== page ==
When Giants Roamed the Earth

Nowadays it seems that small is the big thing in automotive.

Nowadays it seems that small is the big thing in automotive. There is the Tata Nano, of course. And the MINI (although it is getting larger). There is the smart fortwo, although it seems that many people have wised up and smart USA sales through the end of March 2010 are off by 71.7% compared to the same period in ’09, according to Autodata Corp.

The Fiat 500 is another diminutive vehicle, and many people are anxiously awaiting its arrival in the U.S., now that Fiat is running Chrysler. Two other cars—although not in the same tiny class as others named, but comparatively compact nonetheless—that are being anticipated in the U.S. market, having already made their marks elsewhere in the word are the Ford Fiesta and the Chevrolet Cruze.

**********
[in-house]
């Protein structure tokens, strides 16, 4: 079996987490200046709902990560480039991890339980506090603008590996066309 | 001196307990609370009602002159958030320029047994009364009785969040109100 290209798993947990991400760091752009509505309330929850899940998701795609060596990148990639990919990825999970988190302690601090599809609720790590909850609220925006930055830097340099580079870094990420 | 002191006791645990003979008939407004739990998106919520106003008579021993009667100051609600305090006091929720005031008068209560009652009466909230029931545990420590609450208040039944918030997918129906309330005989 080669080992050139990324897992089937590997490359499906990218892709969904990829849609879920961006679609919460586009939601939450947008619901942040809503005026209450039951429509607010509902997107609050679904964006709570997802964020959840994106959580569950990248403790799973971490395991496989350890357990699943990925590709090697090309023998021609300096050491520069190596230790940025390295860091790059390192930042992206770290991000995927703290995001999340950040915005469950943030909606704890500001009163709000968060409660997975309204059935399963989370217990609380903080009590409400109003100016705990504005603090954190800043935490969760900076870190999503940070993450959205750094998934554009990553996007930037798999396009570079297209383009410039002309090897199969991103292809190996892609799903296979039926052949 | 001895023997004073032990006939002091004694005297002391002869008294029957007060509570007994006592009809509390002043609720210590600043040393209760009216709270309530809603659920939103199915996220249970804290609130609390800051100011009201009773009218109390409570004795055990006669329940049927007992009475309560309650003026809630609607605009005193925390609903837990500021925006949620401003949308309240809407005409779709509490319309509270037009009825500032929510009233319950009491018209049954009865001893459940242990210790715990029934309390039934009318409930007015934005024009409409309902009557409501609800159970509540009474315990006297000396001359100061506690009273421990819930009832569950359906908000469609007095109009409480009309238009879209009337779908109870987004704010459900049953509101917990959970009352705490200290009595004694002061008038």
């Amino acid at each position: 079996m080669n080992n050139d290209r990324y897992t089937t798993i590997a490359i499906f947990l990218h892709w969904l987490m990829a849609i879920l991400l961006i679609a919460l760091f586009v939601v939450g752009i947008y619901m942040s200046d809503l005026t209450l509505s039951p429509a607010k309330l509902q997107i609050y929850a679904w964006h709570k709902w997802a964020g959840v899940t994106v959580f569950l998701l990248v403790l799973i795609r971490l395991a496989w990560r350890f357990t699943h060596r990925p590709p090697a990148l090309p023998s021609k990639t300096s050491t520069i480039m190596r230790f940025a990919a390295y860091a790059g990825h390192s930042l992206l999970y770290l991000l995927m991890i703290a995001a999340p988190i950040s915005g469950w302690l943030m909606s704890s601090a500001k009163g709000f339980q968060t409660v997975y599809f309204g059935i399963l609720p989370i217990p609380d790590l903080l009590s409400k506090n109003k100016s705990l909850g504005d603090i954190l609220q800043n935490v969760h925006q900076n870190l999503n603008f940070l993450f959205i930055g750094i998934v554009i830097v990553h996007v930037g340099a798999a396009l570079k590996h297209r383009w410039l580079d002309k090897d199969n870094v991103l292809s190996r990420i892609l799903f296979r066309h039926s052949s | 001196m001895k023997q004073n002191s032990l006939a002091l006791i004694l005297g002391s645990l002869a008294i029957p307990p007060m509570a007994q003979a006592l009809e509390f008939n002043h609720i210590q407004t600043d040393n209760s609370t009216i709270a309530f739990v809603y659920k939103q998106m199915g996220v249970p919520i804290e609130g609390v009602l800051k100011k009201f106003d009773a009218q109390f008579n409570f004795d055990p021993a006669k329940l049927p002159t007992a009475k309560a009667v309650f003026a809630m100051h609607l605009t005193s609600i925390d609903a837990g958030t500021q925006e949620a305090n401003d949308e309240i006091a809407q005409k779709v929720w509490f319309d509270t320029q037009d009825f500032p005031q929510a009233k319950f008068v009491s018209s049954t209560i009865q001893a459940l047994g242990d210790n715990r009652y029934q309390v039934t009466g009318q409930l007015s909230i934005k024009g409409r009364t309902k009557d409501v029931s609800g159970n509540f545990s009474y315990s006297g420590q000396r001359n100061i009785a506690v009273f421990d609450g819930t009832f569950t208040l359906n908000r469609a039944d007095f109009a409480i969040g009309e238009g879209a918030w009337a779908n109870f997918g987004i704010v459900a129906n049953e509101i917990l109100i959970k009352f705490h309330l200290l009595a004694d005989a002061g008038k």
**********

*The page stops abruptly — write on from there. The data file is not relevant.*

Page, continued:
However, once there were bigger beasts on the highways and byways. Cars that were nearly as big as the dinosaurs whose decomposed bodies became the oil that eventually powered these eight-cylindered beasts. Cars with pistons nearly as large as the drums that contained the oil. . . .

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OK. That’s not an automotive piston. Well, not the big one. But it is a piston that was produced in the moderately distant past by an automotive supplier, Kolbenschmidt Pierburg. (Which continues to produce large-bore pistons for construction and ag equipment.) The photo is from the company’s archive, as it is celebrating its centenary this year. The company, incidentally, is a pioneer in aluminum pistons, which it has been producing since 1920, which was otherwise the Iron Age when it came to piston production.

Our congratulations to Kolbenschmidt Pierburg.